Saturday, November 11, 2006


Caroline Glick points out that Robert Gates, Dubya's choice for defense secretary, is a bad choice:
Many downplay the significance of the US Congressional elections. It is the six-year slump, they say. But the truth is nonetheless glaring. By all accounts, Tuesday the George W. Bush era came to a close. The consequences of this turn of events on Israel will be dramatic. Unfortunately, it is doubtful that anyone has explained them to Prime Minister Ehud Olmert ahead of his scheduled visit to the White House next week.

Across the political spectrum in Washington today there is a sense that after years of wavering, in the wake of the Democratic victory in Tuesday's Congressional elections, President Bush transferred control over American foreign policy to his father's anti-war advisors.

The President's announcement of Secretary of Defense Donald Rumsfeld's "resignation" Wednesday signaled the transfer of control over the war against radical Islam from Bush's team to Bush pere's team. Robert Gates, Bush's nominee to replace Rumsfeld, served as his father's deputy national security adviser and CIA director. Gates, who will arrive at the Pentagon from his present position as President of Texas A&M University where Bush I's presidential library is located, is closely associated with former national security advisor Brent Scowcroft and former secretary of state James Baker. He is a member in good standing of the Arabist wing of the Republican Party which dominated the President's father's administration.
Worth reading in full. The conservative movement would be advised to oppose Gates' nomination, since he could be damaging to the war on terror, and set back the battle by a number of years.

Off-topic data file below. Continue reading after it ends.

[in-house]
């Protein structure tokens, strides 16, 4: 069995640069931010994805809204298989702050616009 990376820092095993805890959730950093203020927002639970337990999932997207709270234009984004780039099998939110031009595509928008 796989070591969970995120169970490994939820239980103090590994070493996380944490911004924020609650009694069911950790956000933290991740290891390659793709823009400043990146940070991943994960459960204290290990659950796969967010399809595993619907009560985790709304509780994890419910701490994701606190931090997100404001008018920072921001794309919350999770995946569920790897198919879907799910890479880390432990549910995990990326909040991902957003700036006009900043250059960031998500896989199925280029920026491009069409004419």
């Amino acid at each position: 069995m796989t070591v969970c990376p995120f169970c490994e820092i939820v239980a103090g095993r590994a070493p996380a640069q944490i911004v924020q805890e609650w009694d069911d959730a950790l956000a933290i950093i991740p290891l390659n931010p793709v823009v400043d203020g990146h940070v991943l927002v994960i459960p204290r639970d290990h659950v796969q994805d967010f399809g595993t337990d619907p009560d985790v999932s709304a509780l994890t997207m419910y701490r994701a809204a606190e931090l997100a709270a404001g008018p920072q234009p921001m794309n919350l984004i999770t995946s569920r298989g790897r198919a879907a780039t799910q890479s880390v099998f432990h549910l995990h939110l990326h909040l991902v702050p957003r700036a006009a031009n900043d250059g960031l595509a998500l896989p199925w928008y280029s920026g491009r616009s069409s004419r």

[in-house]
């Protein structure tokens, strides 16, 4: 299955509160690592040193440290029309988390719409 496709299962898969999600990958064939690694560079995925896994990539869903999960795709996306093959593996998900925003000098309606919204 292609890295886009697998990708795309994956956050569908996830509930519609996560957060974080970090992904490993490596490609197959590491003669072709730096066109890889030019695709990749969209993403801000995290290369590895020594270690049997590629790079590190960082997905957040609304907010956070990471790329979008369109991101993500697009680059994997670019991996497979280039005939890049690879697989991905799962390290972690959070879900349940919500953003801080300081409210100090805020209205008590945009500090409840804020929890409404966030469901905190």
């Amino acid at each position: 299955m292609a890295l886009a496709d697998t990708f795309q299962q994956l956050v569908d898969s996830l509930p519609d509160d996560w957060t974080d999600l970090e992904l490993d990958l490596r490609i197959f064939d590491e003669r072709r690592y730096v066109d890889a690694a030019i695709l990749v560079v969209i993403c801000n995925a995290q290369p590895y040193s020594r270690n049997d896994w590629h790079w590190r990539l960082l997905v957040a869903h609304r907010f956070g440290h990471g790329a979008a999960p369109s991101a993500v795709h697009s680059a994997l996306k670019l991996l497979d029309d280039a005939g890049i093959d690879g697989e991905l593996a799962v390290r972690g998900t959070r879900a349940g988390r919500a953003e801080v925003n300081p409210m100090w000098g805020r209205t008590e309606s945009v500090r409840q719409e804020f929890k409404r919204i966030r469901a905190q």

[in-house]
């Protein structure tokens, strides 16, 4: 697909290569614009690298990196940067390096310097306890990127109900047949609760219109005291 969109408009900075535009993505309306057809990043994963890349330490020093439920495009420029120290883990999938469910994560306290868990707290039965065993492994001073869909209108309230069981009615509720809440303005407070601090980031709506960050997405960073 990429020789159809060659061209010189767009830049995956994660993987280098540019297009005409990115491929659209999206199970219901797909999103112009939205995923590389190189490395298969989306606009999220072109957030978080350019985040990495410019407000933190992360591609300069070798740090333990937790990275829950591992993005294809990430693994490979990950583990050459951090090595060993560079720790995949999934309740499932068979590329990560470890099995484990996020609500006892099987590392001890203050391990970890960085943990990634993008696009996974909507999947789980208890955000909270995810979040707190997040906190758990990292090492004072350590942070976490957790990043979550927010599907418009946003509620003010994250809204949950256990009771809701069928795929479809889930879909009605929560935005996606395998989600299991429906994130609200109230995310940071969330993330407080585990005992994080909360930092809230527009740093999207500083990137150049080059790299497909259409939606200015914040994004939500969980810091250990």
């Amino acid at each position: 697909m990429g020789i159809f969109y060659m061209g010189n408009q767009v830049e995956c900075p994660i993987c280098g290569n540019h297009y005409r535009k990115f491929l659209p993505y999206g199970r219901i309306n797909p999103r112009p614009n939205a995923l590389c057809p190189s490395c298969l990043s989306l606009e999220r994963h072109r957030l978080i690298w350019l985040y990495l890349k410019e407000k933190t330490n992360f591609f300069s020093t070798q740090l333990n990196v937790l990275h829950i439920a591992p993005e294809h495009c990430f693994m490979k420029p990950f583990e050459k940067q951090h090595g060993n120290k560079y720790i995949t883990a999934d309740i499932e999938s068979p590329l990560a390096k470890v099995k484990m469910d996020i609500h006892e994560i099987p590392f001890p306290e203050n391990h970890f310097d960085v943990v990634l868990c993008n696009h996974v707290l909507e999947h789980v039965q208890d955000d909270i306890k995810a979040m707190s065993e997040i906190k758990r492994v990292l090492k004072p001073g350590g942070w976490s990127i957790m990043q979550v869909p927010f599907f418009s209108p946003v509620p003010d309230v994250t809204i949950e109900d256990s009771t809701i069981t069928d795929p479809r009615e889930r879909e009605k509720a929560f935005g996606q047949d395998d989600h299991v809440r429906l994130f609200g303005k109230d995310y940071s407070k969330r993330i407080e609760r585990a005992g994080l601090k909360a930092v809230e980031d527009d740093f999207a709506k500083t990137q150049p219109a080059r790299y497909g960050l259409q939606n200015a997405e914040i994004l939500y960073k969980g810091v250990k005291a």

On some local news here in Israel, MK Effie Eitam, a member of the National Union/NRP, is calling for a union between his party and the Likud:
MK Effie Eitam is calling for a merger of sorts between the Likud and the National Union/National Religious Party, with the goal of toppling the Olmert government.

Speaking at a Likud gathering in a Tel Aviv hotel Thursday night, MK Eitam bemoaned the fact that "there is currently no opposition." He called upon the Likud members to agree to unite in one large opposition party - or at least to work together.

"Now that Avigdor Lieberman has left the right-wing camp and joined the government," Eitam told Arutz-7's Yedidya HaCohen, "we must unite all the forces to topple the Olmert government. Just today, Olmert said that Abu Mazen doesn't realize how far he [Olmert] is willing to go politically. Therefore, in light of the challenges that face us, and after the war in Lebanon, the most important thing to do now is to cooperate."
With this news, I certainly hope that Eitam is sorry for any damage he led to during the last elections. He was needlessly inciting against the Likud, and he owes them - and much of the public - a sincere apology. And for someone who argues that there's no opposition, well, it should be noted that even he's guilty in his own way of that, and now he'd be well advised to start proving that he can be a true opposition voice himself.

1 comment:

Mark said...

If you read Novak’s article you'll get the impression that Gates might not be qualified, and Bush may prefer it that way. It's quite obvious to me that Bush only wants someone who will push forward with his personal agenda... and Gates may just be the perfect guy for the job.